After seeing this post about modding aMSN, I decided to see if I could use the KDE 3.5 version of Kopete to connect to the Escargot server.
TL-DR: While I can change the actual server URL, both Kopete and Pidgin still try to authenticate using the Microsoft servers, instead of Escargot’s “nexus-mock”, which results in certificate errors because both clients are being redirected from the old .NET Passport server to the Microsoft Account server.
First off, I know that the KDE 3.5 version of Kopete is able for newer Linux distros as part of the Trinity Desktop project. However, expectedly enough, the Trinity version doesn’t have Messenger support (even after copying the Messenger plugin libraries to both /usr/lib and /opt/trinity/lib), as you’ll see below.
(If you were wondering, I used that VM to practice what I wanted to have installed on my desktop PC’s Linux partition)
Anyways, I went into my Slackware 12.2 VM (because that’s the only distro I know of that includes a completely stock KDE 3.5.10 setup) and tried Kopete in there (that’s where I ripped the Messenger plugin libraries from), and it does have the MSN Messenger plugin.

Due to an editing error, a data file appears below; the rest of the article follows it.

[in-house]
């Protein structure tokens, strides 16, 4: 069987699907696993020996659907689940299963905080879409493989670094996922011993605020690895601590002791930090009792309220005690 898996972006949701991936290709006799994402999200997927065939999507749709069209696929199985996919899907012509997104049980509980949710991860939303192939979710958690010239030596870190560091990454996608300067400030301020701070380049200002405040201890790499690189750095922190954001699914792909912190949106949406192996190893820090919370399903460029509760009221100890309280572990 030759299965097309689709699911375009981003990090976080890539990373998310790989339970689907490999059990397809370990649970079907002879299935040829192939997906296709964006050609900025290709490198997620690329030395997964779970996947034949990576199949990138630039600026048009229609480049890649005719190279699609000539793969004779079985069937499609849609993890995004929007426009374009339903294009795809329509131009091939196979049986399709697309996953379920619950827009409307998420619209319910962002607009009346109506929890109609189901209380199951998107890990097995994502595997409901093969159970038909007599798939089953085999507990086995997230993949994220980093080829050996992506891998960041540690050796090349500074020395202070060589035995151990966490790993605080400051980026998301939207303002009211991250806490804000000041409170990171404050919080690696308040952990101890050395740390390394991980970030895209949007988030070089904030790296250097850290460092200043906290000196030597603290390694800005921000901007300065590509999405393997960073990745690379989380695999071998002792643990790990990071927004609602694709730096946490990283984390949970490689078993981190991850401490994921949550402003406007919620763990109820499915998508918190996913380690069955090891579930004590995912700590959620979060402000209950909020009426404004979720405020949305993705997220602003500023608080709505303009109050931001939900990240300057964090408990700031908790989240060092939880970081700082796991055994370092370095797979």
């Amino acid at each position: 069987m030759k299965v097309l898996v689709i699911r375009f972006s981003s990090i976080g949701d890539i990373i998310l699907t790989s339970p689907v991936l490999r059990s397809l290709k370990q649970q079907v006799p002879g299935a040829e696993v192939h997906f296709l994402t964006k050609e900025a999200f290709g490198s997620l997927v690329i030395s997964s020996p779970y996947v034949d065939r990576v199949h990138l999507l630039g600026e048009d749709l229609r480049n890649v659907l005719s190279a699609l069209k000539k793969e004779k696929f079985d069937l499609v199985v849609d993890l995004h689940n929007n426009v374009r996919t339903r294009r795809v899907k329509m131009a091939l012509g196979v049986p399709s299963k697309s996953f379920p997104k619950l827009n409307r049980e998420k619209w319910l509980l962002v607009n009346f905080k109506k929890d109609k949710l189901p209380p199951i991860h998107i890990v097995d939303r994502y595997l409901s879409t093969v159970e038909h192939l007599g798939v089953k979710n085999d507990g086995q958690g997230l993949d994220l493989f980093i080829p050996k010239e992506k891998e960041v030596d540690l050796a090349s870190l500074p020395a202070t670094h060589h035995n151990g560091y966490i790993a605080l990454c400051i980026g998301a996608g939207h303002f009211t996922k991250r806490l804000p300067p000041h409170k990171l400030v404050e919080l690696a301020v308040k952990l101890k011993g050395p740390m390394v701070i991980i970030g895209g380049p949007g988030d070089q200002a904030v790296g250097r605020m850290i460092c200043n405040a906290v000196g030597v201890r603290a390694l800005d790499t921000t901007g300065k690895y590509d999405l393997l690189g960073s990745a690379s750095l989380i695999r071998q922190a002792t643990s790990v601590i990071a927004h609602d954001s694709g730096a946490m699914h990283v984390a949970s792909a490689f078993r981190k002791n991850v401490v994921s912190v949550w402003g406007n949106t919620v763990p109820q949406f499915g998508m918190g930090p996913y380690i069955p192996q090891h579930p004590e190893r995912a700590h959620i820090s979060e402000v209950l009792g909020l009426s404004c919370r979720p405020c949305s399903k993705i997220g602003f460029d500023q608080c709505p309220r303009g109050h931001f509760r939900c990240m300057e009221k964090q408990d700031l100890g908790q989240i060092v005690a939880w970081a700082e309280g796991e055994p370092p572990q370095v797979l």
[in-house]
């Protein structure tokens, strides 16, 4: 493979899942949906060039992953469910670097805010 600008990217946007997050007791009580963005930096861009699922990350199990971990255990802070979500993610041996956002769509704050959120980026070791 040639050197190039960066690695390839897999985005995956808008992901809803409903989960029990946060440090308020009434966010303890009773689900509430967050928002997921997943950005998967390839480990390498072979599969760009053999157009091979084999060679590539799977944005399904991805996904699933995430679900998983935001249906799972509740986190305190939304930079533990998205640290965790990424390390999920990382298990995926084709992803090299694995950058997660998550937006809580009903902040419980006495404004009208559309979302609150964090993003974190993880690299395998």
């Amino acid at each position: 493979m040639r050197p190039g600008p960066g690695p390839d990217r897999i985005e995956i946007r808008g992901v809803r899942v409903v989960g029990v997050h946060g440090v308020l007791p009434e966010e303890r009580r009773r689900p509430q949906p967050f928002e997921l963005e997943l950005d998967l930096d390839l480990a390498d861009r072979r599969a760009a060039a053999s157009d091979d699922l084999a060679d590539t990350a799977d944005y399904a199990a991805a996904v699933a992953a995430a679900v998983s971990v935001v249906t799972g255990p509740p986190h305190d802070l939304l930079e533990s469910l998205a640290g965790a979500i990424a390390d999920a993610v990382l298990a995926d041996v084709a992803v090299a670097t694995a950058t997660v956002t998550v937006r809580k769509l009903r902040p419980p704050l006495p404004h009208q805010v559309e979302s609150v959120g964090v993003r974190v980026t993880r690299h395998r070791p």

There was an option to change the server, however, that does not change the authentication server, and I can’t change it (without modifying the source code) to use Escargot’s “nexus-mock”. This results in both Kopete and Pidgin getting certificate errors when trying to connect.
(I was going to put a screenshot here, but I don’t feel like doing so. It’s just a “certificate error” when trying to connect to “nexus.passport.com”)
I won’t bore you with the Pidgin 2.4.1 screenshots because that’s a similar story, but Pidgin is available for Windows as well. However, as of their 2.12.0 version, they expectedly enough dropped Messenger support, but because it’s open source, I’m sure someone could mod Pidgin’s MSN Messenger plugin to connect to the Escargot servers.
(I would mod either one of them but I’m very bad at programming, and the rest is a long story I won’t bore you with)